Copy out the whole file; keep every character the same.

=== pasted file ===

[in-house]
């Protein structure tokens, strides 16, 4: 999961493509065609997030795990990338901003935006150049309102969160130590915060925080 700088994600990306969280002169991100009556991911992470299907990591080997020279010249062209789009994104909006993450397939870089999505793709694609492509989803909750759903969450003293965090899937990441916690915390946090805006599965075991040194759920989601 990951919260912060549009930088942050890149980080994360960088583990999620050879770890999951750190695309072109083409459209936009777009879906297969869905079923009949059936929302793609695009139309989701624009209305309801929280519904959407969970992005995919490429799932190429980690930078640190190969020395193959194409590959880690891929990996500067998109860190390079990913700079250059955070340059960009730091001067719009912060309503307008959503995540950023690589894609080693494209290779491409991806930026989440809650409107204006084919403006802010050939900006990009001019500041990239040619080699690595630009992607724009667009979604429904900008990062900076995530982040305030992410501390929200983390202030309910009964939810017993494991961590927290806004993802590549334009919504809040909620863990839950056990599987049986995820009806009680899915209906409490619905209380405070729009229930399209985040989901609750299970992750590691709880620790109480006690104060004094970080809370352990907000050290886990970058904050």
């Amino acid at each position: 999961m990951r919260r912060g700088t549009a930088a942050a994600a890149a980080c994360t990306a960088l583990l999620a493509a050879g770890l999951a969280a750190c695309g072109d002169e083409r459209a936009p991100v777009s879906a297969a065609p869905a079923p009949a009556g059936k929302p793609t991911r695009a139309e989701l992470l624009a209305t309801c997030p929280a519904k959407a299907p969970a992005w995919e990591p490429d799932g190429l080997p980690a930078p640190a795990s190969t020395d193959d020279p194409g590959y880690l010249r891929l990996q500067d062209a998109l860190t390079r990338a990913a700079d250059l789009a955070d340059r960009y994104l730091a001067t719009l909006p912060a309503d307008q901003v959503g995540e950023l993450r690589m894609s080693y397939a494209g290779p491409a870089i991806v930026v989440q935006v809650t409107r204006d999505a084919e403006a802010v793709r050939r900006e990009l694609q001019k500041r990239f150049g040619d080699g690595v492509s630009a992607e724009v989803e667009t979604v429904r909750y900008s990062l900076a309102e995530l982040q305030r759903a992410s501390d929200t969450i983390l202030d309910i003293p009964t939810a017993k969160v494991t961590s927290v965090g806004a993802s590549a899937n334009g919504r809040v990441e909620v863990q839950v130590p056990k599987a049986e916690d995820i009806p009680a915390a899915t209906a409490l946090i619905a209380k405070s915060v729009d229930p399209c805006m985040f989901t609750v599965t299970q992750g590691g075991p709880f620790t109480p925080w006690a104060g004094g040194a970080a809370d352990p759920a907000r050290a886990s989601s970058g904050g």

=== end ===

[in-house]
């Protein structure tokens, strides 16, 4: 999961493509065609997030795990990338901003935006150049309102969160130590915060925080 700088994600990306969280002169991100009556991911992470299907990591080997020279010249062209789009994104909006993450397939870089999505793709694609492509989803909750759903969450003293965090899937990441916690915390946090805006599965075991040194759920989601 990951919260912060549009930088942050890149980080994360960088583990999620050879770890999951750190695309072109083409459209936009777009879906297969869905079923009949059936929302793609695009139309989701624009209305309801929280519904959407969970992005995919490429799932190429980690930078640190190969020395193959194409590959880690891929990996500067998109860190390079990913700079250059955070340059960009730091001067719009912060309503307008959503995540950023690589894609080693494209290779491409991806930026989440809650409107204006084919403006802010050939900006990009001019500041990239040619080699690595630009992607724009667009979604429904900008990062900076995530982040305030992410501390929200983390202030309910009964939810017993494991961590927290806004993802590549334009919504809040909620863990839950056990599987049986995820009806009680899915209906409490619905209380405070729009229930399209985040989901609750299970992750590691709880620790109480006690104060004094970080809370352990907000050290886990970058904050």
């Amino acid at each position: 999961m990951r919260r912060g700088t549009a930088a942050a994600a890149a980080c994360t990306a960088l583990l999620a493509a050879g770890l999951a969280a750190c695309g072109d002169e083409r459209a936009p991100v777009s879906a297969a065609p869905a079923p009949a009556g059936k929302p793609t991911r695009a139309e989701l992470l624009a209305t309801c997030p929280a519904k959407a299907p969970a992005w995919e990591p490429d799932g190429l080997p980690a930078p640190a795990s190969t020395d193959d020279p194409g590959y880690l010249r891929l990996q500067d062209a998109l860190t390079r990338a990913a700079d250059l789009a955070d340059r960009y994104l730091a001067t719009l909006p912060a309503d307008q901003v959503g995540e950023l993450r690589m894609s080693y397939a494209g290779p491409a870089i991806v930026v989440q935006v809650t409107r204006d999505a084919e403006a802010v793709r050939r900006e990009l694609q001019k500041r990239f150049g040619d080699g690595v492509s630009a992607e724009v989803e667009t979604v429904r909750y900008s990062l900076a309102e995530l982040q305030r759903a992410s501390d929200t969450i983390l202030d309910i003293p009964t939810a017993k969160v494991t961590s927290v965090g806004a993802s590549a899937n334009g919504r809040v990441e909620v863990q839950v130590p056990k599987a049986e916690d995820i009806p009680a915390a899915t209906a409490l946090i619905a209380k405070s915060v729009d229930p399209c805006m985040f989901t609750v599965t299970q992750g590691g075991p709880f620790t109480p925080w006690a104060g004094g040194a970080a809370d352990p759920a907000r050290a886990s989601s970058g904050g």